Saturday, July 13, 2024

HISTORY OF APPEARANCE OF 40 WALL STREET

This article is about one of the tallest skyscrapers in the United States. The building is a New York City landmark and is listed on the National Register of Historic Places. Find out more about 40 Wall Street at manhattan-future.

Foundation

40 Wall Street, also known as the Trump Building, is a neo-Gothic skyscraper with a height of 927 feet (283 m). The building is located on Wall Street between Nassau and William streets in Manhattan.

The idea of the current skyscraper belongs to the banker George L. Ohrstrom. The construction of a 20-storey building was primarily planned. Subsequently, the plans changed in favor of a 45-storey one and then a 64-storey building. The plans of the developers were to build the highest skyscraper in the world. Also during this period, it was announced that the Manhattan Company would become the main tenant of the new building.

Developers reduced the construction period to one year so that the tenants could move in earlier. The skyscraper began to be built in 1929. The process was really relentless and extremely fast. Builders worked in three shifts. The construction lasted day and night. In April 1929, the height of the Manhattan Company Building was increased to 927 feet (283 m). It is also worth noting that during this period, the construction of the Chrysler Building skyscraper also took place. For a time, these two buildings competed for the title of tallest building in the world. This title was eventually taken by the Chrysler Building. During the construction, a lot of money and effort were spent, but still the goal was achieved. Already in 1930, the building was completed. About $25 million was spent on the construction at that time.

Further destiny

After the completion of construction in the same year, about half of the building’s area was rented in a new skyscraper, which was called 40 Wall Street. In 1941, the large-scale electrical company Westinghouse Electric and Manufacturing became the largest tenant. In the years of the Second World War, unsurprisingly, the number of tenants increased even more. In 1944, the occupancy of the building was 90 percent.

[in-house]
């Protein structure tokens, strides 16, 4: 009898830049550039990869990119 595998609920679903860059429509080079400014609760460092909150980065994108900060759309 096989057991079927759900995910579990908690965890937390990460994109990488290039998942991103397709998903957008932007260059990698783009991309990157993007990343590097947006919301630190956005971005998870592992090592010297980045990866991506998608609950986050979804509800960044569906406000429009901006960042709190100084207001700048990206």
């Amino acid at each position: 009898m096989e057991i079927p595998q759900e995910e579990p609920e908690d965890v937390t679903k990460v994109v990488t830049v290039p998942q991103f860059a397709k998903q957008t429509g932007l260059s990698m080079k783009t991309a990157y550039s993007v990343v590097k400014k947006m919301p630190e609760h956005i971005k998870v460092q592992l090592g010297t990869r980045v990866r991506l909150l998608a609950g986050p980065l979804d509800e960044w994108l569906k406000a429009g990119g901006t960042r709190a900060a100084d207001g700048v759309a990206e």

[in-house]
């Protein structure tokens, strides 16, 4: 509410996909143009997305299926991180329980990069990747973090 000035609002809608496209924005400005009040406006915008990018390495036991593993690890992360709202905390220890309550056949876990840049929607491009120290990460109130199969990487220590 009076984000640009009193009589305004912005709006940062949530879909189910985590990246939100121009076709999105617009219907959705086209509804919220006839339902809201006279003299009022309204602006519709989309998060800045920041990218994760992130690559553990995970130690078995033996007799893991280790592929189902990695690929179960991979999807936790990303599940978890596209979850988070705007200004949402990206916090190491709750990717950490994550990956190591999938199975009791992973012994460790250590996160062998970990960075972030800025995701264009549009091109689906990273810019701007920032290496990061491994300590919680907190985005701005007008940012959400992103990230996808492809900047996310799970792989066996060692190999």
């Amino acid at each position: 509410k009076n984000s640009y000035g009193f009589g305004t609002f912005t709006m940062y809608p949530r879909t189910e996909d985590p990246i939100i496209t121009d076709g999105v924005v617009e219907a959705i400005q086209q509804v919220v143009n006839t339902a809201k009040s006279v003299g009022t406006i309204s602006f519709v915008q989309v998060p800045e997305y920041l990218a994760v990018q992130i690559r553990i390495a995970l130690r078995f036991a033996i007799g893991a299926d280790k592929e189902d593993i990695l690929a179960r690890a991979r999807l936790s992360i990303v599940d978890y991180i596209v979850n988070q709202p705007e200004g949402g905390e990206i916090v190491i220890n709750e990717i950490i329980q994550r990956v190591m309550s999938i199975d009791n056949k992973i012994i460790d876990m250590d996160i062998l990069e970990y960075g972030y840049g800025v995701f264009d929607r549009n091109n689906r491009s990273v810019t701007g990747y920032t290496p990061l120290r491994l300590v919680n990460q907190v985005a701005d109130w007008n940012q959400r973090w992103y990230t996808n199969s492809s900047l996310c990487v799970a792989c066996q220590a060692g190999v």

It is also impossible not to mention the accident that occurred in 1946. That year, an American plane hit the facade of 40 Wall Street on the 58th floor due to poor visibility and significantly damaged it. After these events, the building was reconstructed.

A special period for 40 Wall Street was also the cooperation with the 45th US President Donald Trump. In 1995, Donald acquired the skyscraper lease with the purpose of restoration and subsequent use as the office and commercial property. His plans were to transform the lower floors into commercial institutions and the upper ones into residential premises. Trump spent approximately $35 million on reconstruction. He repaired the lobby, replaced several hundred windows, repaired 30 elevator cabins, lighting, etc. Nevertheless, over time, he abandoned the idea of refurbishment of the upper floors into residential premises. By 1998, almost all the areas in the building were leased. In 2004, Trump tried to sell the building expecting offers worth more than $400 million, but they never came true. It is also worth noting that during this period the building became known as the Trump Building.

Architecture

Now, let’s talk about the architectural features of the skyscraper. The building was designed by the leading architect Harold Craig Severance, the assistant architect Yasuo Matsui and the architectural company Shreve & Lamb. The edifice was built by the L. S. Starrett company in the neo-Gothic style. The building itself is located in the area in the shape of the letter L. The facade of the skyscraper has numerous indents. Its lower part is made of limestone. The upper part is made of a brick facade of the Buff color. The facade also includes trestles between the windows on each floor. The pyramidal roof of the building is made of lead copper, which eventually oxidized and turned green. Inside, on the lower floors, there was a two-story banking hall Manhattan Company, a boardroom, a trading hall and two basements with storage facilities. The remaining floors were rented to tenants. In addition to that, there were private clubs on several floors as well as an observation deck on the 69th and 70th floors.

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